“I See Love” / Keb’ Mo’
28 DAYS OF LOVE SONGS
Happy-in-love songs are one thing when the singer’s a teenager (or a pop star pretending to be a teenager). At that age you’re so primed to fall in love, it’s easy to gush and swoon and think this is your once-in-a-lifetime soul mate. But when somebody who’s clearly been around the block claims to be in love for the first time—well, then I sit up and listen.
Keb’ Mo’s weathered blues voice sounds like the Voice of Experience. But he isn’t singing the blues in this song, which you'll find on his 2006 CD Suitcase; no, it’s a softshoe shuffle, dolled up with some bluegrassy riffs. There are not one but two instrumental breaks, the first one all whistling and deftly-picked banjo, the second a Dixieland-style clarinet solo—it’s so light-hearted and joyous, you can’t help but tap your toe and hum along.
Right from the start he gives us his sadder-but-wiser credentials: ““I been high, I been low /I been everywhere I wanted to go / But I never been here before.” That paradox – the world-weary virgin – is the string along which this whole song vibrates, and the stuttering, staggering rhythms of these verses suggests how out-of-sync all his worldly experience has been. It’s like the song’s running away from him, as he hastily crams in extra lyrics – “I was so damn close, if it was a snake it coulda bit me / Crawling right under my nose / Baby I must admit it, / That I really didn’t git it.” One thing I love about Keb’ Mo’ is how he takes retro blues conventions and interjects totally modern details, in lines like “I been all around the world, even outer space” and “I’ve had money, cars, and some good champagne / But your love’s much better than all them things.” Beneath that sophisticated pose, he’s a lovable loser, someone we can all identify with.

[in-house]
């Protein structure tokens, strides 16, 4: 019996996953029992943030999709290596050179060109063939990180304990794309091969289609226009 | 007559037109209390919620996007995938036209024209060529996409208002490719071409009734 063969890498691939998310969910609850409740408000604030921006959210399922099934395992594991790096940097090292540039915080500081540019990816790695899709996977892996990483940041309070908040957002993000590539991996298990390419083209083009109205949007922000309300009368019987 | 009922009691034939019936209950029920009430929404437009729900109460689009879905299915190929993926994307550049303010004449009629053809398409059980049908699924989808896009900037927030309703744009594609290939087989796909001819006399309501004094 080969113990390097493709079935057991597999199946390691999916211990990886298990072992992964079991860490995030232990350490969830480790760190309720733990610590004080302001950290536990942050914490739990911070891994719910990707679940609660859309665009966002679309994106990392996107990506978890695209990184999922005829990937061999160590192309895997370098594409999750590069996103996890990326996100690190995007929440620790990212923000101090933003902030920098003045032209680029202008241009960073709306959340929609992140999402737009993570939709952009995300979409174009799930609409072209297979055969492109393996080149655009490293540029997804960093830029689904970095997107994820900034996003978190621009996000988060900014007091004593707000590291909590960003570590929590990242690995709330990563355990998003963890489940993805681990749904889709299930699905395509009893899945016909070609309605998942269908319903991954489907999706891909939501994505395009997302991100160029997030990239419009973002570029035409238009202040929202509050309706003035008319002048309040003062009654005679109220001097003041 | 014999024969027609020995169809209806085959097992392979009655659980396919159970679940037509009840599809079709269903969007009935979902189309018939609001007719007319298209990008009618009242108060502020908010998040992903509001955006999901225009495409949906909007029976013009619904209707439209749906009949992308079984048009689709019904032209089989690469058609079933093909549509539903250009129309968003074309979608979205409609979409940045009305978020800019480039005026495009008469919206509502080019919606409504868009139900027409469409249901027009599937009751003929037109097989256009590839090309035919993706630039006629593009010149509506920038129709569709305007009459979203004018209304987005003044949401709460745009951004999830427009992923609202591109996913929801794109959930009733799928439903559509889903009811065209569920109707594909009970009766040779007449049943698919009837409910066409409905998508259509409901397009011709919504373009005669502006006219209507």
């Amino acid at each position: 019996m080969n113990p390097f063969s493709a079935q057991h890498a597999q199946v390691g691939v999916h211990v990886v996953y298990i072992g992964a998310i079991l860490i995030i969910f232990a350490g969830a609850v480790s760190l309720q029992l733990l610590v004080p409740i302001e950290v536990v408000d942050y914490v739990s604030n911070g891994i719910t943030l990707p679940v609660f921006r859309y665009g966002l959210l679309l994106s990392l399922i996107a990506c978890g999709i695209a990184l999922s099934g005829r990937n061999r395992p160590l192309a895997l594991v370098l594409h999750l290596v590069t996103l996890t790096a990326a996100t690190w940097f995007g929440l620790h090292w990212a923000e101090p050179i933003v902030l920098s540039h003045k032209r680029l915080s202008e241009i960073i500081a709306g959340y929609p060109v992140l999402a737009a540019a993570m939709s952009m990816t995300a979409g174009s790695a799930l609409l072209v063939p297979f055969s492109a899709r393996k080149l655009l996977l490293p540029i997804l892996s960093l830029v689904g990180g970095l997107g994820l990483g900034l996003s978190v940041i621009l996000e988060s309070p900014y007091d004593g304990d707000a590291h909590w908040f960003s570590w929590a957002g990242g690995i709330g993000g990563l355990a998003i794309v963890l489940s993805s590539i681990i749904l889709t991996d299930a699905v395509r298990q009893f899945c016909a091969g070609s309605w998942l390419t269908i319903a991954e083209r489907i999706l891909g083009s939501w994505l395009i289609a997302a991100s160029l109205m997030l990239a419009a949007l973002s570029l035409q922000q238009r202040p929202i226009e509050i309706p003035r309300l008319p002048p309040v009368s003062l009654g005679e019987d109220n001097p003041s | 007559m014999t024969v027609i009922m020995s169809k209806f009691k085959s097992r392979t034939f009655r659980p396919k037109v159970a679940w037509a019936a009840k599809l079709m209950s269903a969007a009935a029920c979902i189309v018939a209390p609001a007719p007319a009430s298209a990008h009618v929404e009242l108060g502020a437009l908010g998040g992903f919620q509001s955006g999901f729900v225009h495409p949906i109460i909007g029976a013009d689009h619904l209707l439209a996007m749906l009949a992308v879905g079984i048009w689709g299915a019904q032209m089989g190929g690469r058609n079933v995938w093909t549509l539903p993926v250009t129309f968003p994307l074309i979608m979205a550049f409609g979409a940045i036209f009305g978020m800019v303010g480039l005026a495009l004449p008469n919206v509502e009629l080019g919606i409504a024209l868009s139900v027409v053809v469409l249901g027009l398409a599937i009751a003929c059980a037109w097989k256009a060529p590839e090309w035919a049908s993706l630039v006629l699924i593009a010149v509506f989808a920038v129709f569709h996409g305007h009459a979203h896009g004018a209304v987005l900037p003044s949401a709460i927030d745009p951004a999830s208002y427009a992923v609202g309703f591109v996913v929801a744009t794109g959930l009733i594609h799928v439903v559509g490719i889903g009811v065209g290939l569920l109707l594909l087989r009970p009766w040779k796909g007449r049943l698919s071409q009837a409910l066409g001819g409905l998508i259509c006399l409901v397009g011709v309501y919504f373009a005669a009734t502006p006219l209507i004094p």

The heart of this song when it relaxes into its gloriously mellow, tuneful chorus, where words become irrelevant: “La la-ba-di dah / La la-ba-di dah / How could I have been so blind?” Unfurling exuberantly up the scale, the “la-di-dahs” come off like a Dixieland brass riff, especially with the reediness of Keb’ voice. He’s exulting in his own happiness, and he just has to give it to us one more time: “Cos now you got me singing / La la-ba-di dah / La la-ba-di dah / For the first time in my life / I see love.” If you don’t know what he’s talking about, that’s because you’re still on the other side of things – you haven’t yet seen love.
There may be chatter and patter in the verses—where he’s dealing out all the near-misses of his life history--but once he swings into this chorus, everything is clear, upbeat, and straightforward. That’s how love solves, simplifies, and changes your life. And now that he’s got it, it’s blissfully clear that he’ll never go back.